January 13, 2016

Ad Blockers: Digital Ads Need to Improve

stop-adblockAd traffic on desktops across Canada has decreased by 30 per cent in the last two years. Even with mobile usage, desktop computer time actually hasn’t decreased so what’s happening? Ad blockers are the likely answer.

The big picture

So what does this tell us? People don’t like digital ads. Well, that not might be big news, but if you’re smart you’ll want to know why. What is it about web ads that are such a turn off for consumers? How can you adjust your marketing efforts?

When and where

For a start, many ads are annoying and intrusive. Pop ups are the big offenders here. Companies should think hard about when is the appropriate time to use these. For example, announcing a sale on your company website is an acceptable time, but continually using big splash page ads across a media outlet might create some negative brand association.

Tailored ads

Also, most desktop ads are very impersonal. People respond much better at ads that are personalized. Google Ads and Facebook Ads do a better job of tailoring ads to those consumers more likely to be interested.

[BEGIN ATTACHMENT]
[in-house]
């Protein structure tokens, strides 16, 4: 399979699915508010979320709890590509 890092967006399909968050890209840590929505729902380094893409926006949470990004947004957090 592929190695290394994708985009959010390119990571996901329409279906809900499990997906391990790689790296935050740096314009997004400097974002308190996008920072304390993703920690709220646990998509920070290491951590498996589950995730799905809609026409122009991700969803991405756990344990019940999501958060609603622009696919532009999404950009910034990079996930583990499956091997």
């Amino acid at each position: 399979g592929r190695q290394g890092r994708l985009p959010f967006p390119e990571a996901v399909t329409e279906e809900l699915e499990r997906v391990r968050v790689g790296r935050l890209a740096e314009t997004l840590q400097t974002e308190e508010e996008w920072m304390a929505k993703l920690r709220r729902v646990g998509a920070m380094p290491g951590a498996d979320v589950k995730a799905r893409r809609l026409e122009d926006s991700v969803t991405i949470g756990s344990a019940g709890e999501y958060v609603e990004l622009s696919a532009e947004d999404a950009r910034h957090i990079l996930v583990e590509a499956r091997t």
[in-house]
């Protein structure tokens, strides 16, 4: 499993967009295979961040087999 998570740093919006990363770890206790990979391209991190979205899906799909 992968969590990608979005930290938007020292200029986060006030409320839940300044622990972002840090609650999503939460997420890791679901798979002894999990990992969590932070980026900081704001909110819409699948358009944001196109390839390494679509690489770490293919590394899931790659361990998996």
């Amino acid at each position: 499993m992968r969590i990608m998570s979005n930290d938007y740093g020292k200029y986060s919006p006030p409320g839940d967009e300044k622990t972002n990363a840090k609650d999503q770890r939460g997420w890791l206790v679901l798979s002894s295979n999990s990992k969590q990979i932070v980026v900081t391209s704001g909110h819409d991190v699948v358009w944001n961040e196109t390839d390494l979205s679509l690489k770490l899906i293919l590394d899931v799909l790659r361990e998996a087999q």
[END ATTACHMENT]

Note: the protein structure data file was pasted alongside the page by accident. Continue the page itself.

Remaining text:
Know what your target market wants

The take away from the increase in ad blockers is that companies need to devote more consideration to reaching their customers in a more welcome way. Whether that should be through social media, tailored ads, experiential marketing or another avenue will depend on how well you know your target market.

Long-term forecast 

There’s a much larger concern about the long-term consequences of ad blocking. Like it or not, ads are how news outlets stay afloat. All that time reporting and writing has to be funded somehow. Increase in ad blockers will inevitably lead to higher cost or lower quality news. Improving our digital ads is one way to find a middle ground.

Advertising , Communications , General Marketing , Marketing # , ,
Share: / / /